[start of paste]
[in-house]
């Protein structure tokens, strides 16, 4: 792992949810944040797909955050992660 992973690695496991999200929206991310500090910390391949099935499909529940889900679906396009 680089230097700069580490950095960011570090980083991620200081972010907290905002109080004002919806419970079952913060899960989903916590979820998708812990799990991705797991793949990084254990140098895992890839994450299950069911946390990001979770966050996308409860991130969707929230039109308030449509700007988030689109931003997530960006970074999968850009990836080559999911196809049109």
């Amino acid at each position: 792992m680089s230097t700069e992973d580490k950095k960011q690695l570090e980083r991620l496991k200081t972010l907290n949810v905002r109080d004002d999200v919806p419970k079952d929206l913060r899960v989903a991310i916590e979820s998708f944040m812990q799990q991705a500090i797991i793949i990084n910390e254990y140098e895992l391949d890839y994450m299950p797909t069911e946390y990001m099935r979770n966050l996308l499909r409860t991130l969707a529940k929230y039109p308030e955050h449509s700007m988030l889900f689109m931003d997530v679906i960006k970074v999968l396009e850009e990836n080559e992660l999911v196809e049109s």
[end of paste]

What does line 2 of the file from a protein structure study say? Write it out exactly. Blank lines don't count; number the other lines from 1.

């Protein structure tokens, strides 16, 4: 792992949810944040797909955050992660 992973690695496991999200929206991310500090910390391949099935499909529940889900679906396009 680089230097700069580490950095960011570090980083991620200081972010907290905002109080004002919806419970079952913060899960989903916590979820998708812990799990991705797991793949990084254990140098895992890839994450299950069911946390990001979770966050996308409860991130969707929230039109308030449509700007988030689109931003997530960006970074999968850009990836080559999911196809049109």